tozziarturo at libero.it tozziarturo at libero.it
Wed Nov 23 18:03:13 CET 2016

Inviato da Libero Mail per Android -------- Messaggio inoltrato --------
Da:  tozziarturo at libero.it A:  fis at listas.unizar.es Data: mercoledì, 23 novembre 2016, 07:55AM +01:00

>>>Dear FIS, 
>>>thanks for this precious oppurtinity.
>>>Here you find the text in order to start the discussion.
>>>Arturo Tozzi 
            for Nonlinear Science, University of North Texas
            Union Circle, #311427
            TX 76203-5017, USA, and
>>>tozziarturo at libero.it
>>>James F. Peters
            of Electrical and Computer Engineering, University of Manitoba
            Chancellor ’ s Circle, Winnipeg,
              MB R3T 5V6
>>>james.peters3 at umanitoba.ca
>>>This discussion aims to throw a bridge between
            neuroscience and the far-flung
            branch of topology.  Indeed, topology,
            assessing the properties that are preserved through
            deformations, stretchings
            and twistings of objects, is a underrated methodological
            approach with
            countless possible applications.  In
            particular, the  Borsuk-Ulam
            theorem ( BUT),  cast in a quantitative fashion which has the
            potential of being operationalized,
            stands for a
            universal principle underlying a number of natural 
            Here w e
            want to investigate whether  BUT and its recently
              developed variants might allow the assessment of brain
            function in terms
            of affinities and projections from real spaces to abstract
>>>Borsuk-Ulam theorem .  (See note at the end)  BUT
              states that, if a single point on a circumference
              projects to a higher spatial dimension, it gives rise to
              two antipodal points
              with matching description on a sphere, and vice versa.   Points on
            a sphere are “antipodal”,
            provided they are diametrically opposite , such as, for
            example,  the
              poles of a sphere.  This  means, e.g., that there
            exist on the earth
            surface at least two antipodal points with the same
            temperature and pressure.  BUT looks like a translucent
            glass sphere
            between a light source and our eyes: we watch two lights on
            the sphere surface
            instead of one.  But the two lights are
            not just images, they are also real with observable
            properties, such as
            intensity and diameter.  This means that  two antipodal points can be
            described at one level of
            observation, while just a single point at a lower level. 
>>>Variants of the
              Borsuk-Ulam theorem.   The concept of
            antipodal points can be generalized to
            countless types of system signals, by introducing novel BUT
            variants.  The two opposite points can be used not just
            for the description of simple topological points, but also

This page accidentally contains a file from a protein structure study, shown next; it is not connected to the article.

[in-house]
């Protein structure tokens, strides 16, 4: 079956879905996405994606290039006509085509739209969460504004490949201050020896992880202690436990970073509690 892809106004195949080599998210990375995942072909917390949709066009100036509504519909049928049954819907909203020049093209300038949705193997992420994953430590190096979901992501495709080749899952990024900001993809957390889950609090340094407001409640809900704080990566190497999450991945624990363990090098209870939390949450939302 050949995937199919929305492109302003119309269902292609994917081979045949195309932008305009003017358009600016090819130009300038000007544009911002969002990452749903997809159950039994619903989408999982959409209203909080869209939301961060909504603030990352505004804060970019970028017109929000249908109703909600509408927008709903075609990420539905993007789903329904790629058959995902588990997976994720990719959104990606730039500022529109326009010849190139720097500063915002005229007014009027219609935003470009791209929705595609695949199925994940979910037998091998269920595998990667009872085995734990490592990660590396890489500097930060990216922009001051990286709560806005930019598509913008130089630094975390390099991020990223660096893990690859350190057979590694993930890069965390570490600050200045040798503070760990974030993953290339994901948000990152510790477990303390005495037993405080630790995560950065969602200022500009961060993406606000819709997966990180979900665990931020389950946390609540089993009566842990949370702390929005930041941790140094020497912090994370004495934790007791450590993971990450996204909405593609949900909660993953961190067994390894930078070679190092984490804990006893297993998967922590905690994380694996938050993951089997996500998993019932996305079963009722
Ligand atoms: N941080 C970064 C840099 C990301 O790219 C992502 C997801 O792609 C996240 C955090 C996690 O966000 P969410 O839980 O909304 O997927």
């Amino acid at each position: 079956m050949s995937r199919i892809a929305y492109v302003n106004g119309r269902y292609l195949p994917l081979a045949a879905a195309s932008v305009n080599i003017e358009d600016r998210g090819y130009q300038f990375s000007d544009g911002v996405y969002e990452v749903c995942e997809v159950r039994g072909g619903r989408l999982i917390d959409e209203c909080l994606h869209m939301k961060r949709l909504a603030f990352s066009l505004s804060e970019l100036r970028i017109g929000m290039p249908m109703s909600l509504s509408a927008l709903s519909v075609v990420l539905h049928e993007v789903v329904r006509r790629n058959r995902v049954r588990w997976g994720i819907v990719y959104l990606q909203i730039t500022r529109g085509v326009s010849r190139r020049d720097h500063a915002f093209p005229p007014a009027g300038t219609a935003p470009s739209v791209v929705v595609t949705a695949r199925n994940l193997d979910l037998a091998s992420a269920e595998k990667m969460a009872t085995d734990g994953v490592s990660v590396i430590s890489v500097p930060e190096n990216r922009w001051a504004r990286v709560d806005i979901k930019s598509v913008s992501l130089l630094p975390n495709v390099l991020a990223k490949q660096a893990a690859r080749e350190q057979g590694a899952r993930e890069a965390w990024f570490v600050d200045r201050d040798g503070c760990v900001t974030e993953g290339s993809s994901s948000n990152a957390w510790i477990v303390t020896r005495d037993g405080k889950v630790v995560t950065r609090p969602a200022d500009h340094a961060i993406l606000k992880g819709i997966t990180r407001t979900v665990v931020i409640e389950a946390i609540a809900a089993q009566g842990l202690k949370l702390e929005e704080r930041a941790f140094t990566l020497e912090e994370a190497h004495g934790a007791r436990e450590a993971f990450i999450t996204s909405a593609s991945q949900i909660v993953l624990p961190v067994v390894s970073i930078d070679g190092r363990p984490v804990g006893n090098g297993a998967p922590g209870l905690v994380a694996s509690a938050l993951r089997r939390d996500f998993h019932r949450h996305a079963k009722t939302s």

of   lines, or perimeters, areas, regions, spatial
            patterns, images, temporal
            patterns, movements, paths, particle trajectories, vectors,
            tensors, functions,
            algorithms, parameters, groups, range of data, symbols,
            signs, thermodynamic
            parameters, or, in general, signals.   If we
            simply evaluate nervous activity
            instead of “signals”,  BUT
            leads naturally to the possibility of a region-based,
              not simply point-based, brain geometry.   For
            example, a
            brain region assessed through fMRI can have features such as
            area, diameter,
            average signal value, entropy and so on.   We
            are t hus allowed to describe
            brain functional
            and/or anatomical features in terms of 
            antipodal points on a sphere .  It is
            noteworthy that the  BUT
            allows also the evaluation of the energetic nervous
            requirements.  Indeed,
            there exists a physical link
            between the  two
            spheres of different
            dimensions  and  their energetic features.  When  two
            antipodal functions on  a higher –dimensional structure, 
            project to a lower-dimensional structure, a single function
            is achieved.
            This means that the single mapping function on the
            lower-dimensional structure
            displays values of energy parameters lower than the sum of
            two corresponding
            antipodal functions on the higher-dimensional structure. 
            Therefore, in a metastable brain formed by
            structures with different dimensions, a decrease in
            dimensions gives rise to a
            decrease in energy. We achieve a metastable brain/mind in
            which the energetic
            changes do not depend anymore on thermodynamic parameters,
            but rather on affine
            connections, homotopies and continuous functions. An example
            is provided by a
            recent paper, where BUT allows the  detection
            of Bayesian Kullback-Leibler divergence  during unsure
              perception  (Tozzi
            and Peters, 2016b) .
            similar  points and regions do
            not need necessarily
            to be opposite (antipodal), or embedded on the same
            structure.   Therefore, t he applications of BUT can be generalized also for
            neighbouring points (and/or regions) on an sphere.  In
            effect, it is possible t o evaluate
              matching signals, even if they are not exaclty
              “opposite” each other.  As a result, t he
            points restriction from the “standard” BUT is no longer
            needed, and  w e can also consider regions
            that are either
            adjacent or far apart.   This BUT variant applies, provided
            there is a
            pair of regions on the sphere with the same feature value.  We are thus allowed to say that the two points (or
            regions, or whatsoever)
            do not need necessarily to be antipodal, in order to be
            labeled together.  In brain terms, this means, for example,
            two regions on the cortical surface with the same entropy
            values can be
            described together.  
>>>T he
            original formulation of the BUT describes the presence of
            antipodal points on